JANESVILLE—Farmers have always been a key part of the local economy and society, and now they are part of local culture.

Or they will be when “Tales of our Farms” debuts Friday, Jan. 24, for a one-weekend-only show at the Janesville Performing Arts Center.

The show is not just a local theater production. It employs film, acting, photography, journalism, dance and songwriting to tell what farming means to Rock County.

“There’s a lot of talent in this town,” said Janesville musician and storyteller Teresa Nguyen, who wrote much of the show, including these lyrics:

“There was a little town/Named after Mr. Janes/The farmer took his wagon/On down to the Corn Exchange.”

Snippets from this and other songs are sprinkled through this article.

The show, “Tales of our Farms,” is the third in the “Tales of” series, and like the previous two years’ productions (Tales of Old Marshall and Tales of Downtown), it is about Janesville and by Janesville.

It is the product of many local actors, musicians and photographers, among other artists.

“It’s a huge collaboration. That’s what I love about it,” Nguyen said.

“Hey ho, let’s go/Pitch the hay, haul the corn/We’re headin’ in to town/Hey ho, let’s go!”

In two hours, the show touches on local farm history, the different ways people farm around here and the current farm crisis, with dairy farms, especially, disappearing at alarming rates.

Work, pain and struggle are part of the story, but so is humor in a short film called “The Chase,” which tells the story Nguyen and JATV videographer Alan Luckett heard while interviewing farmers.

“I can’t give too much away, but it’s funny,” Nguyen said.

Luckett and Nguyen spent many days on farms, starting last spring and continuing into the harvest.

“Some of these things you really don’t know about until you actually experience them,” Luckett said. “Sometimes we take for granted what the farmers produce for us.”

The storytellers also discovered a couple of love stories, including this one:

“I never knew how much/I would grow to love the farm/Yes, our life was fine/Because you were mine/In my arms.”

Nguyen and Luckett also talked to local agribusiness people and Diane Runde, Craig High School teacher and FFA adviser.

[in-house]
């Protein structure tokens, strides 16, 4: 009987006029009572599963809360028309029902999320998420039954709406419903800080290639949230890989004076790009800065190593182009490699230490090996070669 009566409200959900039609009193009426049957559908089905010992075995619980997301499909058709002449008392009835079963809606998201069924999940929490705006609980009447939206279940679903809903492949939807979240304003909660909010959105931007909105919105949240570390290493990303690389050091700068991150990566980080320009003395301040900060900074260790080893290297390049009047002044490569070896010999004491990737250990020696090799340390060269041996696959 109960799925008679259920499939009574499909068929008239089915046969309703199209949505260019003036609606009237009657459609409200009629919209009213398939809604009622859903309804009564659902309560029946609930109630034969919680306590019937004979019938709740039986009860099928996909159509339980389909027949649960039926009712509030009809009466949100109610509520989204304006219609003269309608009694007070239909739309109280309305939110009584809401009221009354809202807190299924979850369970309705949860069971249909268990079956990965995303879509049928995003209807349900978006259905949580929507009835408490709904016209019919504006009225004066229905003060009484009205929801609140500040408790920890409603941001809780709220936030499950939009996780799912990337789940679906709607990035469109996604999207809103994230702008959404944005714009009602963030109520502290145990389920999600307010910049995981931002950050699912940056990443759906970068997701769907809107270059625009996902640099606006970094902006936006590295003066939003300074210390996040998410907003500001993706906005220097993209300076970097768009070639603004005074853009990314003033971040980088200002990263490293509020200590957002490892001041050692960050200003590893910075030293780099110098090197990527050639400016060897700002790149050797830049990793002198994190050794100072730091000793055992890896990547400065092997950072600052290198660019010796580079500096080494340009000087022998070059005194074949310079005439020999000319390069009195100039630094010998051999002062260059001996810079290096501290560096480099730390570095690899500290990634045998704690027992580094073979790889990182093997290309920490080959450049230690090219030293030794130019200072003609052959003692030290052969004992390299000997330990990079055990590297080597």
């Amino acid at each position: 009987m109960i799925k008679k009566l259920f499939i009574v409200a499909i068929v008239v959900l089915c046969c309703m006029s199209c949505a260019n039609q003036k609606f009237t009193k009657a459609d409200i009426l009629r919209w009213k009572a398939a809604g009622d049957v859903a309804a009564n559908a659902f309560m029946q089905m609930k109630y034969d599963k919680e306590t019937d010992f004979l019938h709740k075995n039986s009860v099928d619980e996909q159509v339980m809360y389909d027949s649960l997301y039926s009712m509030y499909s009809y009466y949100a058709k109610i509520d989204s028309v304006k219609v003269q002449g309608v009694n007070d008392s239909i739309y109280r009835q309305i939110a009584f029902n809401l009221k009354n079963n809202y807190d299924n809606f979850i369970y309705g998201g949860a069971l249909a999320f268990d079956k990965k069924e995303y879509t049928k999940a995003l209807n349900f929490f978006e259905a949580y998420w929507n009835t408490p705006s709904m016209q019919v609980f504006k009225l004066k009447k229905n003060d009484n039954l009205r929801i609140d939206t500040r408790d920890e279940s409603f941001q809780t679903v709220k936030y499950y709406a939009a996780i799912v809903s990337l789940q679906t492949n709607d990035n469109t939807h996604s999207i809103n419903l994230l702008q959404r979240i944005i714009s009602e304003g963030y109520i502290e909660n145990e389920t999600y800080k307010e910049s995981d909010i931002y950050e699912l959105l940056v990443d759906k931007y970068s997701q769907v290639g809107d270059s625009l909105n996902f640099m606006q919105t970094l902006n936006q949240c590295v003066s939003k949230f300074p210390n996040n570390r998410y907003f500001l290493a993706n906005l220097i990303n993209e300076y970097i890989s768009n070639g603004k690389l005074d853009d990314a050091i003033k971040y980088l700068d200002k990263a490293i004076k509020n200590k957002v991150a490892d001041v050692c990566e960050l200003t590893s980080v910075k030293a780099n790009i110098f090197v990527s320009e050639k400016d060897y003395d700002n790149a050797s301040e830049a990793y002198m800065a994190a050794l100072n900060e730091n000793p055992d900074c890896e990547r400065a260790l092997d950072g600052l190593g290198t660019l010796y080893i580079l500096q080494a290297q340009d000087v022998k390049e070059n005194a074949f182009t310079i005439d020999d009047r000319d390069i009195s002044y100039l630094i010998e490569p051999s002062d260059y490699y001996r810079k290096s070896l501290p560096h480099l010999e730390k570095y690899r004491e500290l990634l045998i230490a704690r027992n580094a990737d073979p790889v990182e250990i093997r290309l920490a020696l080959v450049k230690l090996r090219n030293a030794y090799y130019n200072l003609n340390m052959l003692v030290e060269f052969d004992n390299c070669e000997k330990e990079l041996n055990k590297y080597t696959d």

Nguyen said they heard the local farm economy has taken hits in the past year from the weather, international trade negotiations and low prices.

“What you’re fixin’ for dinner/Or buy in the store/It came from this place/From that farm and more.

“I was born in that house/My father before/It’s our heart and soul/Please don’t close that door.”

Nguyen said she tried not to be corny, hokey or poke fun at the farmers.

“It’s not ‘Hee Haw,’” she said.

But the goal was to entertain. Nguyen calls the show “a fun documentary.”

Director Michelle Dennis calls it “readers theater,” presented in front of a screen where photos and video appear.

Dennis and Nguyen have collaborated in the previous “Tales of” shows.

“This year has been huge, especially Alan (Luckett) from JATV and Teresa, who have been interviewing and filming,” Dennis said. “We’ve had the luxury of having a year to put it all together, and with farming, that’s one of the things, the patience that it takes.”

Dennis’ goal: “To put it together on stage in a way that is simple and clean and interesting and eye-catching, and in a way that will engage our audience and let them walk out the door with a sense of ‘Wow.’”

It would be impossible to tell all the history and to show everything farmers produce in the area, but dairy, beef, pork, corn, soybeans and mint are featured. The artists managed brief mentions of pheasants and one of the newest crops, hemp.

Luckett captured video of planting and harvesting of several crops, including mint, a big crop in the town of La Prairie that few know a lot about.

Nguyen said she grew up in rural Iowa, and her father was in the ag business, but she learned during the interviews that she didn’t know as much as she thought.

“I’m sure what they showed me was just a drop in the bucket,” she said.

“We got beans and corn/And corn and beans/Got people growin’ evergreens/Mint and nuts/Mint and nuts?—Yep!/Tobacco, peas/A lot of apples and other fruit trees.”

The songs are pre-recorded by local musicians, who perhaps should get a show of their own one of these years.

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